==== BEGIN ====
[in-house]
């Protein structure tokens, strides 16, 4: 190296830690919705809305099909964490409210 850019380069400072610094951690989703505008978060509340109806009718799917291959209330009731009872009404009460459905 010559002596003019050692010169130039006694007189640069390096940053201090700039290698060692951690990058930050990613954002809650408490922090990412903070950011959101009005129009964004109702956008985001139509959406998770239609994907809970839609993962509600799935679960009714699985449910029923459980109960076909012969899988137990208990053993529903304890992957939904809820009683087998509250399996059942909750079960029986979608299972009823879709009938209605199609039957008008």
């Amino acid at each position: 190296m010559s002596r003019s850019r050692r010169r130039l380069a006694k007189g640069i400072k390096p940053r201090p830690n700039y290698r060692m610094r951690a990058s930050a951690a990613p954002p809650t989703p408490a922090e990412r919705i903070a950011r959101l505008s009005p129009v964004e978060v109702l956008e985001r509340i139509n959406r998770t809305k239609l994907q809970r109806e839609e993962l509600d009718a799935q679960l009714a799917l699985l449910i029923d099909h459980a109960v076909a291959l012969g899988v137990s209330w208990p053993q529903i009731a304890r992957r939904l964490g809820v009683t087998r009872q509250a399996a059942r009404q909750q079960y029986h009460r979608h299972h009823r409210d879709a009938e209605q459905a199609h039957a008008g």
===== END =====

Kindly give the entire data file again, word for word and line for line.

[in-house]
């Protein structure tokens, strides 16, 4: 190296830690919705809305099909964490409210 850019380069400072610094951690989703505008978060509340109806009718799917291959209330009731009872009404009460459905 010559002596003019050692010169130039006694007189640069390096940053201090700039290698060692951690990058930050990613954002809650408490922090990412903070950011959101009005129009964004109702956008985001139509959406998770239609994907809970839609993962509600799935679960009714699985449910029923459980109960076909012969899988137990208990053993529903304890992957939904809820009683087998509250399996059942909750079960029986979608299972009823879709009938209605199609039957008008």
């Amino acid at each position: 190296m010559s002596r003019s850019r050692r010169r130039l380069a006694k007189g640069i400072k390096p940053r201090p830690n700039y290698r060692m610094r951690a990058s930050a951690a990613p954002p809650t989703p408490a922090e990412r919705i903070a950011r959101l505008s009005p129009v964004e978060v109702l956008e985001r509340i139509n959406r998770t809305k239609l994907q809970r109806e839609e993962l509600d009718a799935q679960l009714a799917l699985l449910i029923d099909h459980a109960v076909a291959l012969g899988v137990s209330w208990p053993q529903i009731a304890r992957r939904l964490g809820v009683t087998r009872q509250a399996a059942r009404q909750q079960y029986h009460r979608h299972h009823r409210d879709a009938e209605q459905a199609h039957a008008g």